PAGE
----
Not incredibly related to the reading, but perhaps somewhat . . . I just got off the phone with my best friend who graduated from Tufts last spring. Our standard meandering conversation took us a great deal of places, but one I wasn't expecting was to the topic of favorite professors who have made big impacts in our intellectual/identity formation . . . her most memorable prof is Lee Edelman of the Tufts English Department, a.k.a. Lee Edelman of this week's reading.
This sort of a collective response to ideas brought up by Bumpkins, CA92075, morefuntocompute, and snaggle regarding identity of the female, appropriation of negation, and the role of the avant-garde therein.
There were two points that struck me kinda hard, both on page 159 of the Haraway reading:
1. Feminism practice is the construction of this form of consciousness; that is, the self-knowledge of a self-who-is-not.
2a. To be constituted by another's desire is not the same thing as to be alienated in the violent separation of the labourer from his product.
2b. ... Feminists' consciousness of the non-existence of women, except as products of men's desires.
I accidentally put this up as a reply to Anon's related post, but it was intended to be an independent post. Anyway, here it is again.
I am very interested in Haraway's call for a reconstitution of the ways in which we organize ourselves as an act of political transgression - and moreover, recentering of the marginalized in postmodern space. Haraway encourages us to name the fictionalization of the 'identities' to which we currently cling as our social markers, then to move past these constructed delineations. In calling for an oppositional unity constituted by "affinity, not identity" (p. 154), she is asking us to reposition ourselves against history, to bring forward that which has been systemically neglected.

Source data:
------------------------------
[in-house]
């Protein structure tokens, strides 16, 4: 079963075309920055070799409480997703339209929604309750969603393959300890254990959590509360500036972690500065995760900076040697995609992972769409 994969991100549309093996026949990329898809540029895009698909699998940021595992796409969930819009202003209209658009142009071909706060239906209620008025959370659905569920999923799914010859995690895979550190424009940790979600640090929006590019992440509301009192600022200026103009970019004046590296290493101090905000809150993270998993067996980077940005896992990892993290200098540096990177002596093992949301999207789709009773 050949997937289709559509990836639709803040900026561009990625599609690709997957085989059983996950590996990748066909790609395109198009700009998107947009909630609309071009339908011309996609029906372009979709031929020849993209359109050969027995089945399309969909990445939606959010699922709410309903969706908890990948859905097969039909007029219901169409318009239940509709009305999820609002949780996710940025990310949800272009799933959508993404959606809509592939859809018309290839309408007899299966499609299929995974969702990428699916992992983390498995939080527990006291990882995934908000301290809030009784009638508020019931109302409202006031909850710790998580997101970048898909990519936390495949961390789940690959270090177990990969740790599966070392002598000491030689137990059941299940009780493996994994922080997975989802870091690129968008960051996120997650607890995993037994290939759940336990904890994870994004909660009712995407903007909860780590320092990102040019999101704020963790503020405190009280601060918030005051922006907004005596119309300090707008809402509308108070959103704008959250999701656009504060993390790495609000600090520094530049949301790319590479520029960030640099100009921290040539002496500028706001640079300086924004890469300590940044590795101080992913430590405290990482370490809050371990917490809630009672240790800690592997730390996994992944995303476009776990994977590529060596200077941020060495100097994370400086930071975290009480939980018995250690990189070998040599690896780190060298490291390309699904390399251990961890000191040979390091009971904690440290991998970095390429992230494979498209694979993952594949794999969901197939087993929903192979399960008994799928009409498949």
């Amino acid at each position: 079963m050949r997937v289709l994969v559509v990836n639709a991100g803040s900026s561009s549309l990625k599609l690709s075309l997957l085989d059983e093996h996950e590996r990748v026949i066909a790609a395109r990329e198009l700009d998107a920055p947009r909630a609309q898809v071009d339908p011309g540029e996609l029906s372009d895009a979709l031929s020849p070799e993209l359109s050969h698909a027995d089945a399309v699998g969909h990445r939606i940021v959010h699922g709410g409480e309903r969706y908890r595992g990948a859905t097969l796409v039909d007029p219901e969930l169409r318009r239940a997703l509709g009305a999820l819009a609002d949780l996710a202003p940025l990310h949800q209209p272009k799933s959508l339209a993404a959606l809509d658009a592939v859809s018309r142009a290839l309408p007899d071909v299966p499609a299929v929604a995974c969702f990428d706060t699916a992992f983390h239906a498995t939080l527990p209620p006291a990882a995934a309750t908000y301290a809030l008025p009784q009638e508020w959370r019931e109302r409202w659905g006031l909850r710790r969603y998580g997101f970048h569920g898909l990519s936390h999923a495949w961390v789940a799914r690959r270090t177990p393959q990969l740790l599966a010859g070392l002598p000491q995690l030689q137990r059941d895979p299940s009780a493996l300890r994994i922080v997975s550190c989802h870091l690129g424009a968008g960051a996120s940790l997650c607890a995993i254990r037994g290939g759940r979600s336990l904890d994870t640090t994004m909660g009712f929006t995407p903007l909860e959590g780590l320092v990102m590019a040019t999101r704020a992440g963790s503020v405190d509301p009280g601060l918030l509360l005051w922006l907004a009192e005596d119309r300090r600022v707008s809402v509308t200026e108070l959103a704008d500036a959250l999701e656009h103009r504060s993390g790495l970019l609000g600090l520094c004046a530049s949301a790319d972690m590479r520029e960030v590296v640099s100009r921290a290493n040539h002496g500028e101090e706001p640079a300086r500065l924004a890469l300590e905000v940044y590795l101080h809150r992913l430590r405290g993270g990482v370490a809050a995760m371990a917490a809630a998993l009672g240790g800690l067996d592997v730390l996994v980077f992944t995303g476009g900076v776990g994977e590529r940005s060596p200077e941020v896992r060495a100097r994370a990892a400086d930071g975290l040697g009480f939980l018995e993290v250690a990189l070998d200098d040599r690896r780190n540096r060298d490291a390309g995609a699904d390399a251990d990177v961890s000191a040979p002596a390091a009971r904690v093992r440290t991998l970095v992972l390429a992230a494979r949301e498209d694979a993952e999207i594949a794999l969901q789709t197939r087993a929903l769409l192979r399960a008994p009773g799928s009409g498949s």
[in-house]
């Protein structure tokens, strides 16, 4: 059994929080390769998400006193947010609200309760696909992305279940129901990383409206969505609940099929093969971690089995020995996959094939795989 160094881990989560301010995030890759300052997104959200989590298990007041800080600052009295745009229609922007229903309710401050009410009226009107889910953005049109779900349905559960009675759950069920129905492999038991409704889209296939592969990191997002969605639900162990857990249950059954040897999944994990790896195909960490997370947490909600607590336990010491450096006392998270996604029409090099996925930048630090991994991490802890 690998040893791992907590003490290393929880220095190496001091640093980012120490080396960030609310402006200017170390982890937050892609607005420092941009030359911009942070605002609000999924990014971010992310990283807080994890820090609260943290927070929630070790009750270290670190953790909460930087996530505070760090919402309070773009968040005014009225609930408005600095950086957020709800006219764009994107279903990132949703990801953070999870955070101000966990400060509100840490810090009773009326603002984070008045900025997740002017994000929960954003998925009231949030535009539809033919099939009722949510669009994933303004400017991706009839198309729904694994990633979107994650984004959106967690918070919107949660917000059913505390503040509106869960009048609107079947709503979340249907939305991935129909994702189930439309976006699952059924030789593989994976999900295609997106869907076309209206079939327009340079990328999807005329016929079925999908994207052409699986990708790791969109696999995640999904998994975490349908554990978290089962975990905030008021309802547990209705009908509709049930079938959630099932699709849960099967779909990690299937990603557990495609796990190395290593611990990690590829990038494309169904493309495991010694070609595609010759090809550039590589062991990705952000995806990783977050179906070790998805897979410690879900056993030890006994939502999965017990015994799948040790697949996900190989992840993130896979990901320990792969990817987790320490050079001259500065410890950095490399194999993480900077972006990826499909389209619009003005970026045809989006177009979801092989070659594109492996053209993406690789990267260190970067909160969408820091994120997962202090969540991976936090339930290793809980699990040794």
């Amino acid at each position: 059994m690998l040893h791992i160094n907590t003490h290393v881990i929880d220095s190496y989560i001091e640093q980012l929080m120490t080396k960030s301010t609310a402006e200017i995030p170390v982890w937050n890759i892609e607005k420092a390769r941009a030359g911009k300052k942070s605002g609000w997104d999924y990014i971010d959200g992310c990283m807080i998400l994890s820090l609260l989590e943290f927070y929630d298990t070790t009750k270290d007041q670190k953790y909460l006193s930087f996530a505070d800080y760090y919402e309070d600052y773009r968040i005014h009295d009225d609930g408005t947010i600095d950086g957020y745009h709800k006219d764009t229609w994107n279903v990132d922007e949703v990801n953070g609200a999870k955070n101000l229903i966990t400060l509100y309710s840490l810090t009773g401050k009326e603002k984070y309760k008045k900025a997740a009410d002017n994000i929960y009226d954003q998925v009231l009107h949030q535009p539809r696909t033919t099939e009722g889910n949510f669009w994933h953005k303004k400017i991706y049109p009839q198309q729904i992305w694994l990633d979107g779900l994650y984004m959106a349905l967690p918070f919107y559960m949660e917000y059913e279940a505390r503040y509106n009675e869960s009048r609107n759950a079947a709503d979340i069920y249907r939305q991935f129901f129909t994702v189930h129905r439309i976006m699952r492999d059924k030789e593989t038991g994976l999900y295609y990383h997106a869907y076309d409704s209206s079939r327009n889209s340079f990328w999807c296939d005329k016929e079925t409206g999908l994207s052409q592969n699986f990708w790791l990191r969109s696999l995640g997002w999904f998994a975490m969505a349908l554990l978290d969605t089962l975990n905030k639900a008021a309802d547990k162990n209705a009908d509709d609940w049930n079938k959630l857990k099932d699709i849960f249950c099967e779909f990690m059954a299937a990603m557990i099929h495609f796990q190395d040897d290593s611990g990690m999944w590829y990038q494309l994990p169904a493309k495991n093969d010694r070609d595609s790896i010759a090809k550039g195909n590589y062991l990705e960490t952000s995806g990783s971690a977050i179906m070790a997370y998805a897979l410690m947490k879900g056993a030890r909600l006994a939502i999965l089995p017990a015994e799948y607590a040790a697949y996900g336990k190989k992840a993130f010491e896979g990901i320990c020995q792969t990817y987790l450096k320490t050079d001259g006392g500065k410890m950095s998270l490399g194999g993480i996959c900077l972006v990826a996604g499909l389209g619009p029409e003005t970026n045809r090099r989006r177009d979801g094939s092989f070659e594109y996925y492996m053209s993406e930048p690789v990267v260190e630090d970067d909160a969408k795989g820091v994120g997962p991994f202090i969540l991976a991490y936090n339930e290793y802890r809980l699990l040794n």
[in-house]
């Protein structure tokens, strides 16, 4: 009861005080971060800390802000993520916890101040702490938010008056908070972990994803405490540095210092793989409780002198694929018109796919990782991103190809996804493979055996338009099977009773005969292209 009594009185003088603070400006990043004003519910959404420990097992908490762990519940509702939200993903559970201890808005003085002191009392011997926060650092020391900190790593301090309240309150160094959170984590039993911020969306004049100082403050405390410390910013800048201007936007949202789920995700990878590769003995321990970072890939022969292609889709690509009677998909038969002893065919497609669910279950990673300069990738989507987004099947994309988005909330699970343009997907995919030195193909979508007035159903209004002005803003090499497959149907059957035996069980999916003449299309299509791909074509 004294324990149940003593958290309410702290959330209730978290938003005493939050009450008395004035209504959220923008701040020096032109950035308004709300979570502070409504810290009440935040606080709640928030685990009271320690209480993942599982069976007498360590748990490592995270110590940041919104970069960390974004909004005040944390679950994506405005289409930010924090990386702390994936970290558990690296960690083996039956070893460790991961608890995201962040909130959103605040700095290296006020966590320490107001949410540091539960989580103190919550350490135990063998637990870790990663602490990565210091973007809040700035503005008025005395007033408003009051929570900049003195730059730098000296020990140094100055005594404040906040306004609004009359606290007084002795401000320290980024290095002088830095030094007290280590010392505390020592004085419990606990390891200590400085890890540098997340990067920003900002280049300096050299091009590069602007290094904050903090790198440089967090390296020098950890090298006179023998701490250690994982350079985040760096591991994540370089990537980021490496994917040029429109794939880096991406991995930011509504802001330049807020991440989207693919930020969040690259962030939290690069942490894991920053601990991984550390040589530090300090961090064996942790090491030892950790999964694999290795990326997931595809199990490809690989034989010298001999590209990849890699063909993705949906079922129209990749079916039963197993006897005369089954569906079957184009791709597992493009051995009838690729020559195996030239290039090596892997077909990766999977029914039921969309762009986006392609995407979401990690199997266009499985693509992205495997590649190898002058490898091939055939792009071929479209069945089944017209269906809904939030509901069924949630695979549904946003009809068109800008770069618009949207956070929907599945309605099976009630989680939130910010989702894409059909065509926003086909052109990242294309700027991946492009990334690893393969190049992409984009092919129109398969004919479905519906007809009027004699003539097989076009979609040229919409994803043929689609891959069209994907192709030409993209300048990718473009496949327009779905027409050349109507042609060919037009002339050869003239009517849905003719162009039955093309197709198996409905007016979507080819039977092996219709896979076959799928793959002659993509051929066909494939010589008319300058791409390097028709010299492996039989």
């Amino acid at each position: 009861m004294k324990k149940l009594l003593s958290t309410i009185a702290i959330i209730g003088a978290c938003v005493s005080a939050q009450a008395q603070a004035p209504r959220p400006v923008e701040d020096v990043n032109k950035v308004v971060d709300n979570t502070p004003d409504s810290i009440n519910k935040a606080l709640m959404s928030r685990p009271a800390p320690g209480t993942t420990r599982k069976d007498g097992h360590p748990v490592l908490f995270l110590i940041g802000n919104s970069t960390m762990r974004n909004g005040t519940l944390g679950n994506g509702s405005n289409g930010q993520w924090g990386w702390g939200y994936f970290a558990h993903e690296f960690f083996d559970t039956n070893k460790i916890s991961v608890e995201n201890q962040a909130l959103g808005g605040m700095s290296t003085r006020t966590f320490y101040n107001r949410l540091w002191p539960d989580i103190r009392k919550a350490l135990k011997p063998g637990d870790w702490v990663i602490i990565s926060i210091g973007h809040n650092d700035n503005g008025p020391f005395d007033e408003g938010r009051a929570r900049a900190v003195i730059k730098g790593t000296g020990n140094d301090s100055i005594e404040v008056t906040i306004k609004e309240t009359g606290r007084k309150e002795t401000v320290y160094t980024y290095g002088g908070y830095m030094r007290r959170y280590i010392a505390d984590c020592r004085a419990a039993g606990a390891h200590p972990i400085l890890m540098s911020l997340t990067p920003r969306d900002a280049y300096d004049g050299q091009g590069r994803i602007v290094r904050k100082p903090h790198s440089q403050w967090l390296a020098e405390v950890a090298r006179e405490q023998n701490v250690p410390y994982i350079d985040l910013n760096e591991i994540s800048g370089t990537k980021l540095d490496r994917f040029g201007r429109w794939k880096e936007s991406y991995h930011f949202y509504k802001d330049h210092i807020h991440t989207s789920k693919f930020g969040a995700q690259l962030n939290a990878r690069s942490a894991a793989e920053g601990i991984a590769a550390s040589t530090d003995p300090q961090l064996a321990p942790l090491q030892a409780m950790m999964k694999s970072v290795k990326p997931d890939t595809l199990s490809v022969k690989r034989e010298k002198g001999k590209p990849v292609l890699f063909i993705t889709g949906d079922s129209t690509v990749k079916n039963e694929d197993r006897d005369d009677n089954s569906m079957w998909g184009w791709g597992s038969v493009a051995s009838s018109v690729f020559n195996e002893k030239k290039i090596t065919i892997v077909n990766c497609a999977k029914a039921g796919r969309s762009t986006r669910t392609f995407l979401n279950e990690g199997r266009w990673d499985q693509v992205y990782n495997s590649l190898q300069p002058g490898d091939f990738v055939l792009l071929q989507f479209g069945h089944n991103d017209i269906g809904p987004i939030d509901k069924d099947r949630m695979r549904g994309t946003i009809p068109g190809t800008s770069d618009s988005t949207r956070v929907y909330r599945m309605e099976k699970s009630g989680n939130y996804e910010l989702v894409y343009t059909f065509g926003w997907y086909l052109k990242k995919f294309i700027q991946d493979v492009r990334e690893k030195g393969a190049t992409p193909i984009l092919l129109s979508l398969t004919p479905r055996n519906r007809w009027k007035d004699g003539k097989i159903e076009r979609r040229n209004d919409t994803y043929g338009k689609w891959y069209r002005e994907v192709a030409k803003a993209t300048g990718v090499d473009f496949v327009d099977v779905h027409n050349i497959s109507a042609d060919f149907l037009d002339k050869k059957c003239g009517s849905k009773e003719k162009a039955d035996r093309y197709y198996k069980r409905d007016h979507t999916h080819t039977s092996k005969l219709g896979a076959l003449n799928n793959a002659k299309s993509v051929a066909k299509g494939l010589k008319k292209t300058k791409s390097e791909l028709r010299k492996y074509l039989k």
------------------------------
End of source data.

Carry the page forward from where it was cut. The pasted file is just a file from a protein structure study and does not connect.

Well, as usual, I take objection to about half of the claims that the author makes. In this instance, the subject of *admiration* is Harvey. I don't know if it is a function of the time this particular piece was written in, but his ideas seem oddly out of place. I guess I just don't have an issue with society and these authors, being social critics, do. So here goes my critic of the critic: